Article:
Dozens Mark the Summer Solstice at the UMass Amherst Sunwheel
Dozens of people joined UMass Amherst astronomers at the UMass Sunwheel on Sunday, June 20, at 5:15 a.m. and 7:45 p.m. The Sunwheel’s standing stones marked the sunrise and sunset of the longest day of the year, and UMass’s astronomers answered the public’s questions and explain the astronomical cause of the solstice.
The astronomical start of summer in the Northern Hemisphere is the moment the sun reaches its northernmost position relative to the stars as seen from Earth. This occurred at 11:32 p.m. EDT on June 20, marking the 20th solstice day in the United States. There are more hours of daylight on the summer solstice in the Northern Hemisphere than on any other day.
The Sunwheel’s standing stones mark the changing positions of the sun and moon throughout the year, much like ancient calendar-stone sites such as England’s Stonehenge and Chankillo in Peru. On the date of the solstice, the sun rises and sets farthest north at spots along the horizon marked by the Wheel’s tall standing stones. Other stones mark the position of the sun at the equinoxes and the winter solstice.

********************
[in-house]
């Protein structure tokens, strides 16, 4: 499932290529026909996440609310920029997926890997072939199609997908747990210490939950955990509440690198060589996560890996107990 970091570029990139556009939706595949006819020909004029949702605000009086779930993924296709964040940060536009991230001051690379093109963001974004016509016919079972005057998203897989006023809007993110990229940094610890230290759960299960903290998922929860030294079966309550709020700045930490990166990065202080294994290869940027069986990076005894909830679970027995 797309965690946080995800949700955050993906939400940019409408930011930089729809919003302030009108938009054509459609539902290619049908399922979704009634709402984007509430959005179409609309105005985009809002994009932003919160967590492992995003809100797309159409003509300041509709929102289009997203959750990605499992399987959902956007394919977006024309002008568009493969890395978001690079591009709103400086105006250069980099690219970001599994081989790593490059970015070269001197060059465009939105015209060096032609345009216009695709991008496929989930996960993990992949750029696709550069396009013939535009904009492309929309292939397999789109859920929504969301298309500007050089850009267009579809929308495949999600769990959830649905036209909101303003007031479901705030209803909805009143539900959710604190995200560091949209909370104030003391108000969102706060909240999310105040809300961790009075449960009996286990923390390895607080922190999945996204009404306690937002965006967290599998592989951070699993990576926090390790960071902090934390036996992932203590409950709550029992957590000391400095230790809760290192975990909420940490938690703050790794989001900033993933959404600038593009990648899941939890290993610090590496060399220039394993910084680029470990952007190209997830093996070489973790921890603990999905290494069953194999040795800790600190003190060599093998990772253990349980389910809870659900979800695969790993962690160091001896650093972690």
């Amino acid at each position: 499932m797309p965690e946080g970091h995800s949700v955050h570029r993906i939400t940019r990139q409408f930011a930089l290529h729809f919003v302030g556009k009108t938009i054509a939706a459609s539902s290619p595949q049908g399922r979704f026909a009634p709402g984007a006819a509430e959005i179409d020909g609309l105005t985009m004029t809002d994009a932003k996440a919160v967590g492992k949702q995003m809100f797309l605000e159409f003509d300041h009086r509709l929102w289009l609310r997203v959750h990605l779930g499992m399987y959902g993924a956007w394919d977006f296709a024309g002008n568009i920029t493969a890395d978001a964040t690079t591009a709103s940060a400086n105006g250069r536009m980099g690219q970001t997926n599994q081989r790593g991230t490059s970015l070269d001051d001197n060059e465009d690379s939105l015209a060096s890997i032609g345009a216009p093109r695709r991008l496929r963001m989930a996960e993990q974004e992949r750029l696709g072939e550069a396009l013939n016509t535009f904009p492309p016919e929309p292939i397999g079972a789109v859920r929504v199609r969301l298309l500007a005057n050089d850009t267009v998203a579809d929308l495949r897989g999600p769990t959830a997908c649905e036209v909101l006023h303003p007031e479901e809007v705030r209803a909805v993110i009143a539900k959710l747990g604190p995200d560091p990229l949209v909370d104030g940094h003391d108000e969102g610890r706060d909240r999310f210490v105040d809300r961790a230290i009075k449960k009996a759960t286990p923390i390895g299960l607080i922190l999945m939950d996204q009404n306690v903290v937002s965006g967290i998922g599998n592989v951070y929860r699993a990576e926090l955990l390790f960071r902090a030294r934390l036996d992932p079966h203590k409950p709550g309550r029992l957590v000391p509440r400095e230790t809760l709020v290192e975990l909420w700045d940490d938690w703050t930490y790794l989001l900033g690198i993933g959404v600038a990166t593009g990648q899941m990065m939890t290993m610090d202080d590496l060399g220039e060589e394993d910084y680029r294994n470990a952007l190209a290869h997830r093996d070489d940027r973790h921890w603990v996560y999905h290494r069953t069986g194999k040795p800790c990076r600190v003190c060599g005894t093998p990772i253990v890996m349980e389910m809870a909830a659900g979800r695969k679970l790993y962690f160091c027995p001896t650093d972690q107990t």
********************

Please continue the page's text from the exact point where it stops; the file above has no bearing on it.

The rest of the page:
During the few days on either side of the solstice, which means “stationary sun,” the sun’s northerly position changes so gradually that it rises and sets at almost the same position for more than a week. Sunwheel visitors who stop in on their own between June 15 and 25 will be able to see the sun rising and setting over the summer solstice stones.
The UMass Amherst Sunwheel is located south of McGuirk Alumni Stadium, just off Rocky Hill Road (Amity St.) about one-quarter mile south of University Drive. Visitors to the Sunwheel should be prepared for wet footing and mosquitoes. For more info, visit the Sunwheel website.